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Everything You Need To Know About Araucana Chicken

Araucana chicken - chicken that is still unusual in our latitudes because it comes from Chile. Initially, this is also to reveal an egg, very blue-green.


Everything You Need To Know About Araucana Chicken


Origin and history


At the end of the 19th century it was discovered among the Araucan Indians.


This chicken comes from a cross between two breeds, Collonca and Quetro. Over time, it has picked up some of the characteristics of this breed, including from the plumage and lack of a tail, as well as the color of the eggs in Collonca.


In areas where mountains do not belong to external conquest, races remain pure and still exist as in the Amazon Basin and the Andes.


The breed arrived in Europe in the 1920s, where it was highly regarded for its originality and strength, but also for its cavalier form and of course the color of its eggs! Lovers of originality are always happy today to have it in their chicken coop.


Related - Plymouth Rock Chicken: Everything You Need to Know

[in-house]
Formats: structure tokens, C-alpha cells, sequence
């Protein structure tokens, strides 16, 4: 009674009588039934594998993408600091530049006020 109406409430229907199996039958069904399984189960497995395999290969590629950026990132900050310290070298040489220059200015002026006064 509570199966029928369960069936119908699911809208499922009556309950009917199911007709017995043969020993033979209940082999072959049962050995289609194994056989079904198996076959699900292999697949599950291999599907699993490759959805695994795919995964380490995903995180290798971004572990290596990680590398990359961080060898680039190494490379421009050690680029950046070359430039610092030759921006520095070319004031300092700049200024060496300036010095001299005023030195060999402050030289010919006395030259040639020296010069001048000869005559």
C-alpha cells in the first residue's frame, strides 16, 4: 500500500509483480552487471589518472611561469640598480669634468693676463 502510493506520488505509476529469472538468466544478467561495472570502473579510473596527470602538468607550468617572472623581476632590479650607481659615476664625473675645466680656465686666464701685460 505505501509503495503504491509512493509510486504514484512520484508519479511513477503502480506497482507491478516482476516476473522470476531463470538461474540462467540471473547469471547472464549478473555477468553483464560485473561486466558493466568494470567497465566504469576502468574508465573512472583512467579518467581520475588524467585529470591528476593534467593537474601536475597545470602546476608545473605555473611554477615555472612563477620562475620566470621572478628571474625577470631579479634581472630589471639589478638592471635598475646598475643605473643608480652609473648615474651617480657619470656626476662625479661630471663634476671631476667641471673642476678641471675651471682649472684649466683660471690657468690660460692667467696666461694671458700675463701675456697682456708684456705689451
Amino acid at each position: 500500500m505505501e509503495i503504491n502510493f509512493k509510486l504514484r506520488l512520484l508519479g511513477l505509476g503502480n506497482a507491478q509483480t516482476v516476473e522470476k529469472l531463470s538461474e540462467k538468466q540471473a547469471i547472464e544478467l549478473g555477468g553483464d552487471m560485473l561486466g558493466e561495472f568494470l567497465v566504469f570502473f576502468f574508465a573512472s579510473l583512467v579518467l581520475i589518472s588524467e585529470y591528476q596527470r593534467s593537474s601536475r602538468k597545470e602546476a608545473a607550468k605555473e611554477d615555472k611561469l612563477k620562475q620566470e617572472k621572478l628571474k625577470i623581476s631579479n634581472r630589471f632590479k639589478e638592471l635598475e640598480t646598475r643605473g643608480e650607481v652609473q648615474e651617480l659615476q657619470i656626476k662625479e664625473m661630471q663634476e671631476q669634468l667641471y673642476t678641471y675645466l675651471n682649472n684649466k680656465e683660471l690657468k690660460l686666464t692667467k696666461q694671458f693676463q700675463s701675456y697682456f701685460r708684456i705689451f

Characteristics of Araucana


Chickens weigh between 1.5 and 2 kg, roosters can reach 2.5 kg. This breed is known for its strong character and strength. The roosters are also a bit more fighter than average.


wearing the beast is haughty, full of hope, in both men and women.


The body is matched, protruding at chest level, the feathers are slightly puffy especially on the wings and plastron. The absence and presence of earrings at the level of the ears of this breed well. The head is rather small and is moved by orange eyes.


Araucana eggs are turquoise in color with a pigment secreted by bile called "biliverdin". Araucana chickens are crossed with a mother hen that lays very brown eggs, producing offspring that will lay very green eggs.


Several parameters can make eggs look paler, such as strong sunlight, heat or stress.


Araucana begins laying eggs at 6 months of age, so you can expect around 180 eggs per year. Each egg weighs about 50 grams like most chicken eggs.


Araucana eggs have been targeted to produce little or no cholesterol, but research in America only changes the information.

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